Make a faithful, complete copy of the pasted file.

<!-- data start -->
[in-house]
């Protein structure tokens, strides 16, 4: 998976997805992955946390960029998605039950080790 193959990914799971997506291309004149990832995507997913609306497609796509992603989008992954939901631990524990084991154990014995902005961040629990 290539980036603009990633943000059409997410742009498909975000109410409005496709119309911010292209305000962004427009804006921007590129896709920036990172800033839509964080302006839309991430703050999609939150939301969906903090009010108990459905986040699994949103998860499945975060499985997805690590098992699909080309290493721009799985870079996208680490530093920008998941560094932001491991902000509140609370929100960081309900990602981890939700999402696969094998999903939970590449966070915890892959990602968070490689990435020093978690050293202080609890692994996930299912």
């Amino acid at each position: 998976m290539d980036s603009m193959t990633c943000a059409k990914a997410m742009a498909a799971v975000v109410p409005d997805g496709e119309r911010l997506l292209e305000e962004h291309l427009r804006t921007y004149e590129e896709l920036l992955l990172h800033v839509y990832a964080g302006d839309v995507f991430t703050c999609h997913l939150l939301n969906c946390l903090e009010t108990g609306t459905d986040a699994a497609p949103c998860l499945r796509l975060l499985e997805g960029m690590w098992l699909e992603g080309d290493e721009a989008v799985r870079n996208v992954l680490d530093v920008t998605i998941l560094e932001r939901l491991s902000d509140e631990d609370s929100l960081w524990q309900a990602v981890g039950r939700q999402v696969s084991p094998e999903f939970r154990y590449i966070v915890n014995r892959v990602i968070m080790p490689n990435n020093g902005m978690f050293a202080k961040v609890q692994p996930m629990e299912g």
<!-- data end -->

[in-house]
């Protein structure tokens, strides 16, 4: 998976997805992955946390960029998605039950080790 193959990914799971997506291309004149990832995507997913609306497609796509992603989008992954939901631990524990084991154990014995902005961040629990 290539980036603009990633943000059409997410742009498909975000109410409005496709119309911010292209305000962004427009804006921007590129896709920036990172800033839509964080302006839309991430703050999609939150939301969906903090009010108990459905986040699994949103998860499945975060499985997805690590098992699909080309290493721009799985870079996208680490530093920008998941560094932001491991902000509140609370929100960081309900990602981890939700999402696969094998999903939970590449966070915890892959990602968070490689990435020093978690050293202080609890692994996930299912």
């Amino acid at each position: 998976m290539d980036s603009m193959t990633c943000a059409k990914a997410m742009a498909a799971v975000v109410p409005d997805g496709e119309r911010l997506l292209e305000e962004h291309l427009r804006t921007y004149e590129e896709l920036l992955l990172h800033v839509y990832a964080g302006d839309v995507f991430t703050c999609h997913l939150l939301n969906c946390l903090e009010t108990g609306t459905d986040a699994a497609p949103c998860l499945r796509l975060l499985e997805g960029m690590w098992l699909e992603g080309d290493e721009a989008v799985r870079n996208v992954l680490d530093v920008t998605i998941l560094e932001r939901l491991s902000d509140e631990d609370s929100l960081w524990q309900a990602v981890g039950r939700q999402v696969s084991p094998e999903f939970r154990y590449i966070v915890n014995r892959v990602i968070m080790p490689n990435n020093g902005m978690f050293a202080k961040v609890q692994p996930m629990e299912g």